Sustainable American Aquaculture
Our Sustainable American Aquaculture Program advances bold research that supports sustainable American fish and shellfish production.
This program is no longer accepting applications
About the Sustainable American Aquaculture Program
Roughly one billion people worldwide rely on fish and shellfish as their primary source of animal protein. Shellfish are an excellent source of essential amino acids, vitamins and minerals. However, the demand for fish continues to outstrip supply.
Fish and shellfish can be farmed, known as aquaculture, or harvested from the wild. Wild harvesting can significantly harm the wild population. Currently, about 90 percent of seafood Americans consume is imported and half of that imported seafood is farmed. The other 45 percent is wild-caught. Imported seafood constitutes one of the largest trade deficits in the US economy and presents an opportunity to increase the production of domestic aquaculture.
Furthermore, scientific research on aquaculture is significantly underfunded compared to other agricultural commodities. We see an opportunity to develop sustainable US production practices and ramp up the availability of various fish and shellfish species. This pioneering research can provide millions of Americans with nutritious foods while improving the local economies of communities nationwide.
What to know about the Sustainable American Aquaculture Program
The five grants resulting from this program were awarded in 2018.
Our Audacious Research Goals
This rigorous research program advances science on farmed production of fish and shellfish to increase domestically produced, nutritious foods to meet growing demand.
These awarded research grants focus on the following priorities:
- Genomics and breeding of less-commonly studied shellfish species, including mussels, clams and scallops, to improve performance.
- Hatchery research including broodstock development and best early life-cycle production practices.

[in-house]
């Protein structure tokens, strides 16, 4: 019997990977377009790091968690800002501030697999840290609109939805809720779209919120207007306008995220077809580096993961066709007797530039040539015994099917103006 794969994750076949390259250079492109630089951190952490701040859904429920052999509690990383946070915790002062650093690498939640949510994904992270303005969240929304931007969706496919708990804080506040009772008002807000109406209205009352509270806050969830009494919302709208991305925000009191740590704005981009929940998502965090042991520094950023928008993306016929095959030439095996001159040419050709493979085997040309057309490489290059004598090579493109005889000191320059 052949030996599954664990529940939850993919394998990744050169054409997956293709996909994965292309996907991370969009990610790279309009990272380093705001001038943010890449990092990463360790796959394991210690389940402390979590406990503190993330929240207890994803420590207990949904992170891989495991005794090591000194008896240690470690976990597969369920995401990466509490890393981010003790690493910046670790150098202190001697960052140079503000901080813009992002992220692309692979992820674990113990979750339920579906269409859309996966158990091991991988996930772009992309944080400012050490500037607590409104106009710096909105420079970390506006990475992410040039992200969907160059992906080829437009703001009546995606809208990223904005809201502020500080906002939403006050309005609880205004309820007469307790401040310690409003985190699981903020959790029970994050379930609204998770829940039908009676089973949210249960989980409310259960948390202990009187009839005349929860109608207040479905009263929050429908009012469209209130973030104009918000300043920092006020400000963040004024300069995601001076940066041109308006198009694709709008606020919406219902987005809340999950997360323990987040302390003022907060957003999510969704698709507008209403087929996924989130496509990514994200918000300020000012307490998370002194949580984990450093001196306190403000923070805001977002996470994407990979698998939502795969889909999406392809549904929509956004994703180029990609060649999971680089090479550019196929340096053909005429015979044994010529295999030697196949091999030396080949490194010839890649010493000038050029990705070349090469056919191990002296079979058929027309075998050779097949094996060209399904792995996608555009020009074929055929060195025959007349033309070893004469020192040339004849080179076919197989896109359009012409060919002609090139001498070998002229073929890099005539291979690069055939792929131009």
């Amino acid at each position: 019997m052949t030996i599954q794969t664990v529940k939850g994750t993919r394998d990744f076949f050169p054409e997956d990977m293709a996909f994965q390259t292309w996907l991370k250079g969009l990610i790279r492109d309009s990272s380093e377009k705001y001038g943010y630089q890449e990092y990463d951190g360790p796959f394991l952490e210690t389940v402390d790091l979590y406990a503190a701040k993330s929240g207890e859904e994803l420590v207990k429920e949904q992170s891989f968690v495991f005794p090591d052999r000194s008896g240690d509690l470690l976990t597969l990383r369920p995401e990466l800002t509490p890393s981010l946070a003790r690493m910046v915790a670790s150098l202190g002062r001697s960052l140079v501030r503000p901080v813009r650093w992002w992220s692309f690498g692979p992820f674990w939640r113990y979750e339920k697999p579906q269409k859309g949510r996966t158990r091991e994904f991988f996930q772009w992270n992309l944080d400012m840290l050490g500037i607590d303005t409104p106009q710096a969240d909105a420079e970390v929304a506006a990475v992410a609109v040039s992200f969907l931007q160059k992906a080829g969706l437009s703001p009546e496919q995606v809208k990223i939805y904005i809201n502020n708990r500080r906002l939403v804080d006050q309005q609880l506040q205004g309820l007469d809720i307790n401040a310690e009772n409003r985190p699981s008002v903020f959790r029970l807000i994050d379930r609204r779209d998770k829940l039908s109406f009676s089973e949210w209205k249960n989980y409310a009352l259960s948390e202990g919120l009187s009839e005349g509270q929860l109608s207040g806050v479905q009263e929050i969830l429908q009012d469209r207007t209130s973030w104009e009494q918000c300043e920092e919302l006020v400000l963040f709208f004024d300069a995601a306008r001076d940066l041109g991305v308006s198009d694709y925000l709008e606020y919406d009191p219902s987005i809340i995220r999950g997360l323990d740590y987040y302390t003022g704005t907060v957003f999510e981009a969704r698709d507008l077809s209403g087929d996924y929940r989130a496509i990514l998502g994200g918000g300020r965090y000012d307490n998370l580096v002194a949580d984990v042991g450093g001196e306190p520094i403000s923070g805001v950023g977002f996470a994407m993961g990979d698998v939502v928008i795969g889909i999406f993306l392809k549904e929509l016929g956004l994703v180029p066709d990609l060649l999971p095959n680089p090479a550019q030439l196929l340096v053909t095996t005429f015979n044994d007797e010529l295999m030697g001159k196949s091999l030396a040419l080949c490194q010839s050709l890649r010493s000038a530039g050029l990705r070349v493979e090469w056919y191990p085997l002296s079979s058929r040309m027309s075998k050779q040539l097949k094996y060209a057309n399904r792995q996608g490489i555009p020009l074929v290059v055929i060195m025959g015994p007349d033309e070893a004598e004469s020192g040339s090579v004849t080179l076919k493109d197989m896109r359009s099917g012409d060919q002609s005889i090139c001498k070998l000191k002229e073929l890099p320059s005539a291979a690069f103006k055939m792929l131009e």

- Market-based analyses for new species and/or production systems.
Shellfish, including mussels, clams and scallops, provide environmental benefits, including filtering water and increasing biodiversity. This research seeks to understand shellfish genetics and breeding to help researchers increase production and improve water quality.
Raising shellfish eggs and larvae is not well understood and yet critical for aquaculture production. Many biological and environmental factors influence egg quality and time of spawning. Similarly, larvae survival is another challenge. This research aims to better understand the early life-cycle stages to ensure a robust supply of eggs and larvae for commercial stocking.
Investing is the production of new species is risky without a comprehensive assessment of potential costs, market demand, yields and other factors that influence commercial feasibility. The lack of comprehensive financial assessments is a current barrier to US aquaculture production. This research funds socio-economic and market-based research for new species and production systems.
Toward Responsible Pacific Bluefin Tuna Mariculture in the United States: Captive Reproduction, Hatchery Research and
Ichthus Unlimited, LLC, Texas A&M, Spanish Institute of Oceanography, Illinois Soybean Foundation, San Diego Port